Messier 7, the so called Ptolemy’s Cluster, was already known to ancient Greeks. Ptolemy described it without doubt. It has been catalogued by many astronomers, including Charles Messier, Edmund Halley and Nicolas Louis de Lacaille. This is the Southernmost Messier object. This is a large cluster, visible with the naked eye and located at about 1,000 light years. Its brightest stars are HR 6658 (the orange-yellow star, a G8-type double: 5.6-7.9), HR 6657 (a B3/5III D-type blue star, also double: 6.1-6.9) and HR 6662 (an eclipsing binary variable (spectral type B9V+B9V C): 6.0-7.3). The age of the cluster has been estimated at about 220 Million years, making it a moderately mature cluster. The number of stars in the cluster ia about 80, but its total mass is 735 solar masses, thus indicating that the average mass approaches that of the blue giants.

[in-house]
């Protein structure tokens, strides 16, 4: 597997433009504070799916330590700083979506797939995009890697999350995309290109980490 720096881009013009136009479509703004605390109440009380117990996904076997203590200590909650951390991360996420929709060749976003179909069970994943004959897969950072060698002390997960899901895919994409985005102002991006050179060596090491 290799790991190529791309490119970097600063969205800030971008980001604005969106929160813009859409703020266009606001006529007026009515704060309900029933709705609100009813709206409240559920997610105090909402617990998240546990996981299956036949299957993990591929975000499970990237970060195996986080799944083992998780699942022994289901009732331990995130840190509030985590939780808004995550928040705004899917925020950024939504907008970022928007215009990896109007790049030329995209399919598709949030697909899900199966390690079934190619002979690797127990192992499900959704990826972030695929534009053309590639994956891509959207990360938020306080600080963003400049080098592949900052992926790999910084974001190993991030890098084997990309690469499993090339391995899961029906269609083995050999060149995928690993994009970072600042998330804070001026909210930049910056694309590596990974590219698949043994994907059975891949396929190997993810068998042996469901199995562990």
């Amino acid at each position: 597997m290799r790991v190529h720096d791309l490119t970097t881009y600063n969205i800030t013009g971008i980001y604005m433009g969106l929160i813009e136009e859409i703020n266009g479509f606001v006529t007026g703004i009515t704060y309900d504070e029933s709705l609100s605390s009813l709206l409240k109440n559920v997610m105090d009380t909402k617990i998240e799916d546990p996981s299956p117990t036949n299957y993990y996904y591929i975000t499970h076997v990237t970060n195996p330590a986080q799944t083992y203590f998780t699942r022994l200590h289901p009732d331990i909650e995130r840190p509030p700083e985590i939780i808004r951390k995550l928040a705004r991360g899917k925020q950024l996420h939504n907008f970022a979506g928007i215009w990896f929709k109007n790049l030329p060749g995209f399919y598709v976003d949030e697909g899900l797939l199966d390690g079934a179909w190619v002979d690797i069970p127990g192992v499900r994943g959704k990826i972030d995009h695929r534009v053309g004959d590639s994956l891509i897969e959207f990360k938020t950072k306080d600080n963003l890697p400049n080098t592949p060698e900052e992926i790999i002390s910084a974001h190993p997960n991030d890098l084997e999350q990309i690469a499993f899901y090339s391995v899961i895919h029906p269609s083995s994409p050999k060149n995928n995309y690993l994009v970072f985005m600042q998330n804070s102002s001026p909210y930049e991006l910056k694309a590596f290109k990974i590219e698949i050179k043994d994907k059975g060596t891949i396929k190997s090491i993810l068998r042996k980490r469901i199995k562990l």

This image spans 41×36 arcmin, far less than the 80 arcmin that the whole cluster occupies, but most of its stars are included in this frame. It was taken with broadband LRGB filters. A wider field image, showing the complete cluster can be found here.
Name(s): Messier 7, M7, NGC 6745, Ptolemy’s Cluster
Type: Open Cluster
RA: 17h 53m 51s
Dec: -34º 47’ 34”
Size (arcmin): 80×80 arcmin
Distance: 1,000 ly
Date: 2020-09-17 to 2020-10-06
Location: iTelescope.net, SSO near Coonabarabran, NSW Australia
Size (arcmin): 41×36 arcmin
Telescope: 17” (43 cm) f/6.8 Reflector
Camera: FLI PL16803 (4096x4096pix)
Total exposure: 3 hours (L: 12x5min; RGB: 3x8x5min)
Processing: CCDStack, Photoshop CC 2020